I’ve just seen an ad for Fairy Liquid, which talks about how the higher concentrate and cleaning power of Fairy liquid makes it a better buy, subtly implying this works even at a higher price. I was mulling this over, and I have to congratulate it for sheer marketing genius.
It reminded me of the probably apocryphal story of the toothpaste factory meeting where they were discussing how to increase sales. The problem was everyone already used toothpaste, so how do you sell more, other than simply grabbing market share from your competitors? One bright spark came up with the idea of making the toothpaste tube hole 10% bigger; this way you sell the same amount of toothpaste yet it’s used quicker, so people re-buy more quickly, and you make more. Clever innit?
My guess is selling concentrated washing up liquid works a very similar way: as correctly stated you need very little of the liquid to get enough suds for a sink-full. Yet does this mean we only squeeze a little? Human nature means that if we’re used to squeezing one big squirt, and now we’re told to use a quarter of that, we’ll never cut down that much – it doesn’t seem right. Maybe we’ll just use half what we did previously.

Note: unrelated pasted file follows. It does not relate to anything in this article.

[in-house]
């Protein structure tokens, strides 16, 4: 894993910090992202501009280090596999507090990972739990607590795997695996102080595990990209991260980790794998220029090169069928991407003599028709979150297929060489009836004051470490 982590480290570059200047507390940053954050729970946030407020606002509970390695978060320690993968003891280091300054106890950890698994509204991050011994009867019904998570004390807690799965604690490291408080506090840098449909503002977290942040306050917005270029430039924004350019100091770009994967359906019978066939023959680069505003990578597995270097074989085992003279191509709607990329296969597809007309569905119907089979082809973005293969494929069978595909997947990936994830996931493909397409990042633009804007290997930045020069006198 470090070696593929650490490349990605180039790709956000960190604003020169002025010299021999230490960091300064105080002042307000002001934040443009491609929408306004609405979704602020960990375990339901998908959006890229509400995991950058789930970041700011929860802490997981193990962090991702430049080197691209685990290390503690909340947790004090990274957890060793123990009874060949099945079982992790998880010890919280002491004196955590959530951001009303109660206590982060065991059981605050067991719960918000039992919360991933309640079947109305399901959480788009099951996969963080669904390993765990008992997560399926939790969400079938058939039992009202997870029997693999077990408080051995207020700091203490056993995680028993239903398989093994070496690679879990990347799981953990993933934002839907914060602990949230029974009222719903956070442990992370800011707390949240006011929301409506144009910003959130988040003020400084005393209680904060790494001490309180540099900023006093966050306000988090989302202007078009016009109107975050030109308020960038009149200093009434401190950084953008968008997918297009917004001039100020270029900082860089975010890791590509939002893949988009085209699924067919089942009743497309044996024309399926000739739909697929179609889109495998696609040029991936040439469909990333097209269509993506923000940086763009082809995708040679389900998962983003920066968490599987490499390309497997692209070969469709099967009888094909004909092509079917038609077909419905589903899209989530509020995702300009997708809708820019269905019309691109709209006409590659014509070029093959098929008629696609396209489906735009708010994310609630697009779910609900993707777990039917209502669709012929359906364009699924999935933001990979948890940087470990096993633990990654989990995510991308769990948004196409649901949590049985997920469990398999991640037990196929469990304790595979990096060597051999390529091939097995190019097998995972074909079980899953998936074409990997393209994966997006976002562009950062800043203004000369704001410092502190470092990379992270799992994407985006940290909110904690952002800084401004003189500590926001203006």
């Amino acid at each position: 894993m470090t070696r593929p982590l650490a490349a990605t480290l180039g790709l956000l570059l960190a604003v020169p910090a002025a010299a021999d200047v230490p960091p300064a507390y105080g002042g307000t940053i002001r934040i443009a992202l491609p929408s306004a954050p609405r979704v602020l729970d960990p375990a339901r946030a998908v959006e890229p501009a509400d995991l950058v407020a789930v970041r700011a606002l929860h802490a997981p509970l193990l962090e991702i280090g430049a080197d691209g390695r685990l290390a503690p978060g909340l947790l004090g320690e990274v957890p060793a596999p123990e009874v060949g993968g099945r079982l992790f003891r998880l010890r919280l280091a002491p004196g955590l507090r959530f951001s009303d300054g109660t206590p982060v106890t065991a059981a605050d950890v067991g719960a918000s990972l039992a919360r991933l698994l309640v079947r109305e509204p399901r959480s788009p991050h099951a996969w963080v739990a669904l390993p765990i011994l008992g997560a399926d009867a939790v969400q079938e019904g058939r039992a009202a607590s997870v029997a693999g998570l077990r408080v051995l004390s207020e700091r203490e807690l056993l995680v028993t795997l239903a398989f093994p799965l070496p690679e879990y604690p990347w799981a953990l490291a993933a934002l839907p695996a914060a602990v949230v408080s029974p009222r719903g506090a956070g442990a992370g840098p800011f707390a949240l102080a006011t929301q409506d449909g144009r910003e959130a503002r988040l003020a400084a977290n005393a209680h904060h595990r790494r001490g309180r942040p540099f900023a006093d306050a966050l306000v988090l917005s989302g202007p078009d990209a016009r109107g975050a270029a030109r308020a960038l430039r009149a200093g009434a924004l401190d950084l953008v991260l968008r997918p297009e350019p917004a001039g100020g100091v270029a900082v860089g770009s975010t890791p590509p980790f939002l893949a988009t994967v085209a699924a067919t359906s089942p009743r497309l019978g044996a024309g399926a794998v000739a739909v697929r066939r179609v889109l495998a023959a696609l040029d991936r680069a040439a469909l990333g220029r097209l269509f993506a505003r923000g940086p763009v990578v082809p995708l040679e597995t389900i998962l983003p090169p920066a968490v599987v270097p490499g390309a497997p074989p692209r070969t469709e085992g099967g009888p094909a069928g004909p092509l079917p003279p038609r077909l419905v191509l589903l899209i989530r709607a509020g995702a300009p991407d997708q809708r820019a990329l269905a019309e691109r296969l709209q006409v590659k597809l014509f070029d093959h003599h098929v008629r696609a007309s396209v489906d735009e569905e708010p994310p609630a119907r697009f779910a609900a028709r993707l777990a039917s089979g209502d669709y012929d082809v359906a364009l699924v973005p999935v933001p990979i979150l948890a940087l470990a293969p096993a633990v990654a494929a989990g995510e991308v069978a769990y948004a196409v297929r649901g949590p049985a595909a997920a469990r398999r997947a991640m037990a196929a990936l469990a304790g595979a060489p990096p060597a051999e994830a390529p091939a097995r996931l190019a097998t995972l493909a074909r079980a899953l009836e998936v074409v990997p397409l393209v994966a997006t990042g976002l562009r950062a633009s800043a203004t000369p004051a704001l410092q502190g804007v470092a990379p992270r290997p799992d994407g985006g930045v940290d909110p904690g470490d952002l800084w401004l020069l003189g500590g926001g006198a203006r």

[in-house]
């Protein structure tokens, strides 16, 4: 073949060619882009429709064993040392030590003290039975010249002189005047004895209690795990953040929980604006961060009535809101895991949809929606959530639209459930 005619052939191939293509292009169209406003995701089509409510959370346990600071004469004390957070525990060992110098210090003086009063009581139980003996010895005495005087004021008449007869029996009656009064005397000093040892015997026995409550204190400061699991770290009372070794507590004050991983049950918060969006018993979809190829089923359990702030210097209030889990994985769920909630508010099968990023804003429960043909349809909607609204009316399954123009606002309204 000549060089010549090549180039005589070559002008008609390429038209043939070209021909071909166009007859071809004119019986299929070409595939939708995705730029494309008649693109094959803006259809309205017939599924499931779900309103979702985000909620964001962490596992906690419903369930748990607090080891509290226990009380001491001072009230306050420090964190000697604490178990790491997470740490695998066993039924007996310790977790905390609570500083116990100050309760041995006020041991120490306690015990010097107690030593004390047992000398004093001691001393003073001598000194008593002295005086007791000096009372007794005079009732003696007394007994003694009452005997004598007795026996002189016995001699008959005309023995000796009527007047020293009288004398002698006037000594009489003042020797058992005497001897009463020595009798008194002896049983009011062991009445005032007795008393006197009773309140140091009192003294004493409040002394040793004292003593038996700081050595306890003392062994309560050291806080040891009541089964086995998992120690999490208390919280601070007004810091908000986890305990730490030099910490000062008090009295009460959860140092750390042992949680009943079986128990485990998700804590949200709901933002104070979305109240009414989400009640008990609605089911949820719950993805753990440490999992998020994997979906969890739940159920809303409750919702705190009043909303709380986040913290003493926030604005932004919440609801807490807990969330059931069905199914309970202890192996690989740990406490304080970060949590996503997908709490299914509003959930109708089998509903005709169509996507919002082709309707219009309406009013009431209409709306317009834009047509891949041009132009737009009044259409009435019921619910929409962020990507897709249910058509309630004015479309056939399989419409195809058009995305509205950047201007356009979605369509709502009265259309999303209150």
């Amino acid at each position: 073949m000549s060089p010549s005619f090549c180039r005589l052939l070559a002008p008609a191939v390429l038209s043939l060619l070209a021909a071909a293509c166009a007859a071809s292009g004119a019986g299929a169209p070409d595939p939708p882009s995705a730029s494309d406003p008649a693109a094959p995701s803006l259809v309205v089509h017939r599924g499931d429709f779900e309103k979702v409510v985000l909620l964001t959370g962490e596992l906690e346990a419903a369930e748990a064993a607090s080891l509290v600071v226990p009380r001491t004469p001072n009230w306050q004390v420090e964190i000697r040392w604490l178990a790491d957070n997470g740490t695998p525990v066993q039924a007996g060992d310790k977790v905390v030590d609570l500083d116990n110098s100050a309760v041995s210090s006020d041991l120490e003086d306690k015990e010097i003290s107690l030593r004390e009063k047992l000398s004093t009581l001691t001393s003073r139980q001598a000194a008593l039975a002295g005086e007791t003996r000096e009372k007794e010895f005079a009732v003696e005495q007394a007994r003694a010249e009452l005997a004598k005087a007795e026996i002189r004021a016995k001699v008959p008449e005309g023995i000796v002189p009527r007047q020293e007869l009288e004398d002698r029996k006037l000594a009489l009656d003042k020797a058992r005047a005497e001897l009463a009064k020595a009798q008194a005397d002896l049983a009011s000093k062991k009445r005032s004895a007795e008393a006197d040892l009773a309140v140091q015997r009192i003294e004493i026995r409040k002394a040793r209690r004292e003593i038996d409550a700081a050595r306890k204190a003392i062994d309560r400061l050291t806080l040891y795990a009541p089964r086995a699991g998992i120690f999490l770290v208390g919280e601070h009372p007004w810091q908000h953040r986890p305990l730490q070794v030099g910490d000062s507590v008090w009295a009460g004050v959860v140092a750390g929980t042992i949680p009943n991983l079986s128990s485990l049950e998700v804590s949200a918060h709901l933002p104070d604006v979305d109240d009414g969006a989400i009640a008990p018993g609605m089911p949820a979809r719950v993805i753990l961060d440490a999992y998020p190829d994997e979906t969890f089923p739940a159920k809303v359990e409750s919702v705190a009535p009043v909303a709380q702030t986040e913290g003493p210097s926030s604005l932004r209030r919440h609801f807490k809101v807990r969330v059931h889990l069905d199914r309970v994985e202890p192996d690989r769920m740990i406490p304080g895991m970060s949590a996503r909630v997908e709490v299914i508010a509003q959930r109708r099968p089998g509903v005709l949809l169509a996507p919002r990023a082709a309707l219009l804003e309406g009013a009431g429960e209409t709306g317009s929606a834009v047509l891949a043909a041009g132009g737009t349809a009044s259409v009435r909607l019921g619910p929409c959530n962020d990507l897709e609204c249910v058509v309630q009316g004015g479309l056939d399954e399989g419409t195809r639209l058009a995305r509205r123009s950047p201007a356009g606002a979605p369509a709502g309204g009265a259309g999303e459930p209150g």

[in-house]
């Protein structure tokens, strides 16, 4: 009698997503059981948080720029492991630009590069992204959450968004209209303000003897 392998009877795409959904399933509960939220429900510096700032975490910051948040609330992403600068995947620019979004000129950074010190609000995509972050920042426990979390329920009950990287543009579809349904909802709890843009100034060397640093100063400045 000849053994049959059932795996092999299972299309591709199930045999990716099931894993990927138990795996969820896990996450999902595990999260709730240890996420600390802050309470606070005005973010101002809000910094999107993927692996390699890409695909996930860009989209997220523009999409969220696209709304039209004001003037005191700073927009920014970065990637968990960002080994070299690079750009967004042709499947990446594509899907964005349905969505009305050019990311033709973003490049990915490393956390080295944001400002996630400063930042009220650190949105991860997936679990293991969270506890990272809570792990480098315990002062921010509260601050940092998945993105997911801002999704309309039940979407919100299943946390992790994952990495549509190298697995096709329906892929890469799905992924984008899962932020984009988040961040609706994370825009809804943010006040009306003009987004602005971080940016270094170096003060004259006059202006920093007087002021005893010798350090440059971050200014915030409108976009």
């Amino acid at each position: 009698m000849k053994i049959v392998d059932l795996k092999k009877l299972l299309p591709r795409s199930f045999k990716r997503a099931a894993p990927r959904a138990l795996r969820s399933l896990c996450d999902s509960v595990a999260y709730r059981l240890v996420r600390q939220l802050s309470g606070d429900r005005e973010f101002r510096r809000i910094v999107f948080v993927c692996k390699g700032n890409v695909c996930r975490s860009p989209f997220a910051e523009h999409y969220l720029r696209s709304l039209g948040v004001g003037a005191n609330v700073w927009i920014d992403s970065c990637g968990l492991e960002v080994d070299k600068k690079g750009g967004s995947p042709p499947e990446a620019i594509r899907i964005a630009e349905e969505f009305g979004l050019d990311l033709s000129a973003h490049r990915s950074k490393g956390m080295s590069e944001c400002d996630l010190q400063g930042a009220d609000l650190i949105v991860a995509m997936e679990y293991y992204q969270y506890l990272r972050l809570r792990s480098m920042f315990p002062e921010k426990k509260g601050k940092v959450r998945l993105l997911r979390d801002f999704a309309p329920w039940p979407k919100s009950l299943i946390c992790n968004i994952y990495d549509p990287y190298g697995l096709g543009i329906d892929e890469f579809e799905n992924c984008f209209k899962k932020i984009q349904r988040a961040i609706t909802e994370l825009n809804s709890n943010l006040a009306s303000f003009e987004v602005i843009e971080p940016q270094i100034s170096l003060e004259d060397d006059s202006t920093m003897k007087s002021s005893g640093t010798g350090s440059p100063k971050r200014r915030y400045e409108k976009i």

Thus by selling concentrate, while it may be more powerful (I’m no suds expert so I have no way to validate that claim) we now use quite a bit more than is needed, so the bottle runs out more quickly, and is likely to mean we get less sink-fulls per penny – and thus need to buy more liquid. Of course I’ve no scientific evidence (and I have a dishwasher!) but it wouldn’t surprise me if those clever Proctor and Gamble product people had carefully calculated all this.